Although he was sued for serial sexual harassment earlier this year, former Fox News chairman Roger Ailes hasn't had such a hard time in 2016. The cable news veteran managed to evade a full-blown legal battle over his alleged misconduct and left the network with $40 million in his pocket, not to mention a reported gig working for Donald Trump's campaign. But, thanks to explosive new allegations from Fox News' now-reigning heavyweight, Megyn Kelly, Ailes' relative good fortune could soon come to an end.
Kelly, who is currently in negotiations to renew her multimillion-dollar contract with Fox News, is set to go public with her account of Ailes' predatory behavior, according to Radar Online, which obtained a copy of the anchor's forthcoming memoir. The Kelly File host reportedly decided to add a chapter to her book, Settle for More, at the last minute, detailing her former boss's response to Gretchen Carlson's harassment complaint as well as her own experience of being preyed upon by the network head.
In addition to accusing Ailes of trying to coerce her and other Fox News employees to defend him, Kelly's book alleges the media exec began harassing her when she joined the network as a legal correspondent in 2005. A few months after her tenure began, the host writes, her managing editor informed her she'd "captured the attention of Mr. Ailes," Radar reported.
"Roger began pushing the limits. ... There was a pattern to his behavior," Kelly writes. "I would be called into Roger's office, he would shut the door, and over the next hour or two, he would engage in a kind of cat-and-mouse game with me — veering between obviously inappropriate sexually charged comments (e.g. about the 'very sexy bras' I must have and how he'd like to see me in them) and legitimate professional advice."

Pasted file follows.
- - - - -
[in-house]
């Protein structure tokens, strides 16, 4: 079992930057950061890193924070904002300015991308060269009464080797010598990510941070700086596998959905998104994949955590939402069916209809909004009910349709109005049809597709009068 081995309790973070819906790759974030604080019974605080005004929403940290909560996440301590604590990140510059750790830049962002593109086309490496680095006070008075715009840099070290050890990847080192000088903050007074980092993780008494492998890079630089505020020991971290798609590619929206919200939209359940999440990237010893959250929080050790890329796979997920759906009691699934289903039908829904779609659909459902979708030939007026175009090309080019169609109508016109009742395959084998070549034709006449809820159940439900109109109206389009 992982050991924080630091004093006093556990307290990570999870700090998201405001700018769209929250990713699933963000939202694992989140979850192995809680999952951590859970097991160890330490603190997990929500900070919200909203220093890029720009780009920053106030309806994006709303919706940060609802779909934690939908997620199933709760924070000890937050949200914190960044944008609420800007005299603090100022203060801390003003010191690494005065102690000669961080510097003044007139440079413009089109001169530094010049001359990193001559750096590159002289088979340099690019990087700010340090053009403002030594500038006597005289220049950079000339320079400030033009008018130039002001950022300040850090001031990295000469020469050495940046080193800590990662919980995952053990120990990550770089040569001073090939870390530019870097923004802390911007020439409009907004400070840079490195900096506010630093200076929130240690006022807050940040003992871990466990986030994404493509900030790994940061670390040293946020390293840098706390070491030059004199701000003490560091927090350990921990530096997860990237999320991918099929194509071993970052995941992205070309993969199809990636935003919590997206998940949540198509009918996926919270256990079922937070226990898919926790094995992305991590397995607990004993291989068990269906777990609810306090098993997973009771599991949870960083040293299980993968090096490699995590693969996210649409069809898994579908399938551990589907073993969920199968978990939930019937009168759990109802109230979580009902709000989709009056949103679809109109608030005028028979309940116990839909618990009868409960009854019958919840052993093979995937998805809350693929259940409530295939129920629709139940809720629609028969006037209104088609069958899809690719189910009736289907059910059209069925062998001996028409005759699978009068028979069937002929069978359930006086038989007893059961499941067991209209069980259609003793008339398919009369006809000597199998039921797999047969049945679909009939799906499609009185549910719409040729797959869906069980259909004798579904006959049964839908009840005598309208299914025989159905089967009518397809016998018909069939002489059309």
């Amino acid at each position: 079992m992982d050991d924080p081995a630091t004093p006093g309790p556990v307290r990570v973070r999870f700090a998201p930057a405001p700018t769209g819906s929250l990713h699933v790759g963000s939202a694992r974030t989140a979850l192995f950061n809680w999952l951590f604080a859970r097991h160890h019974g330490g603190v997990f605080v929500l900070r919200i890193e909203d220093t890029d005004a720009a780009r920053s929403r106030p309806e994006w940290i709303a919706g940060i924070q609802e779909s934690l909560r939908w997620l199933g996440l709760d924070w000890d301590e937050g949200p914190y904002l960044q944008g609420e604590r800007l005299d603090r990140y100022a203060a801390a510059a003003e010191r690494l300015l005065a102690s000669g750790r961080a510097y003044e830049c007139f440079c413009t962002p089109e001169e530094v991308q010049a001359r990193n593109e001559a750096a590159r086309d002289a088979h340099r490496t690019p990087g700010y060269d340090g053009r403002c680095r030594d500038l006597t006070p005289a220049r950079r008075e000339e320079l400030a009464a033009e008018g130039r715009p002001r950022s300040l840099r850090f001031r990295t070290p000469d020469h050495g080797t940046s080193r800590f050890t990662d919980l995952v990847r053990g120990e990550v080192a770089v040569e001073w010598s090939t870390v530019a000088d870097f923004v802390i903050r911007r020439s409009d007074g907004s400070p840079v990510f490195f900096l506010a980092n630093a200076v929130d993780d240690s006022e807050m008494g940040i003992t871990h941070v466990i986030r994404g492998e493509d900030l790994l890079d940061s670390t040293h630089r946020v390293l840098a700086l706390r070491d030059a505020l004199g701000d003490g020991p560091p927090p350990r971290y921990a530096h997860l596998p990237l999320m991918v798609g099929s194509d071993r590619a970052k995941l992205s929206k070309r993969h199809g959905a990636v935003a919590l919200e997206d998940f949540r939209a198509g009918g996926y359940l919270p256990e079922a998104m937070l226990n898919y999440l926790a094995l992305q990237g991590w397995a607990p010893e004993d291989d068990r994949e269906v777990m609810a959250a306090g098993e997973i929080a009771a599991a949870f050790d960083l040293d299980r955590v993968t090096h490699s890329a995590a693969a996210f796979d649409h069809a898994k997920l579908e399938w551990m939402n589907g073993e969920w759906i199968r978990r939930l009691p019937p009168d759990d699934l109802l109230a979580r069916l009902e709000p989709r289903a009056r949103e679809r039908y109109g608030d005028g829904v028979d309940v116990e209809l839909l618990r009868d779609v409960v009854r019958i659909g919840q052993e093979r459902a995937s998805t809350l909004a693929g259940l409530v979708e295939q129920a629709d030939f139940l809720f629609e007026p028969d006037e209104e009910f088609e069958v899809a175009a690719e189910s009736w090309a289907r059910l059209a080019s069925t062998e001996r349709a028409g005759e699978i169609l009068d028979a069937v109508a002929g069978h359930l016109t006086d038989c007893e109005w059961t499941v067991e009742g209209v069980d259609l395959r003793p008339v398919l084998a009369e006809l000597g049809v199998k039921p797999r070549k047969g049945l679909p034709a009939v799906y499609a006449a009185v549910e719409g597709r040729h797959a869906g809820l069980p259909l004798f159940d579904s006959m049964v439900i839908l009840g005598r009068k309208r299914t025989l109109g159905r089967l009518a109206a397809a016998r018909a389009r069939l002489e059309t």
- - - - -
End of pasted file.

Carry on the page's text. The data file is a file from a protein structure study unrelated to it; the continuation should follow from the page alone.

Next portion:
In the book, Kelly also confirms that she previously told Fox News' internal investigators about Ailes' behavior toward her — about which she decided to speak out after Carlson filed her lawsuit. The Fox News star had not yet revealed her experience outside the network, but now claims the network head offered to help her get ahead in her career "in exchange for sexual favors." She also says Ailes made unwanted physical advances on her, which she allegedly rejected.
"He asked me an ominous question: 'When is your contract up?' And then, for the third time, he tried to kiss me," Kelly writes of a 2006 encounter with Ailes. Several months later, after she reported the chairman's behavior to a supervisor, the harassment stopped.
But that doesn't seem to have been the case for several other Fox News employees who say Ailes routinely made inappropriate sexual comments and forced himself on them during his reign. As many have asserted — and as Kelly corroborates in her book — the executive not only fostered an environment of secrecy and silence among his employees, but also mandated staffers to defend him against the harassment allegations, which he has vehemently denied. Kelly's account raises questions about the real motives of Fox News contributors who defended Ailes in the wake of the lawsuit, many of whom might not have had the host's star power and leverage to say no.
"I was approached several times [to defend Ailes], and several times I refused," Kelly writes. "There was no way I was going to lie to protect him."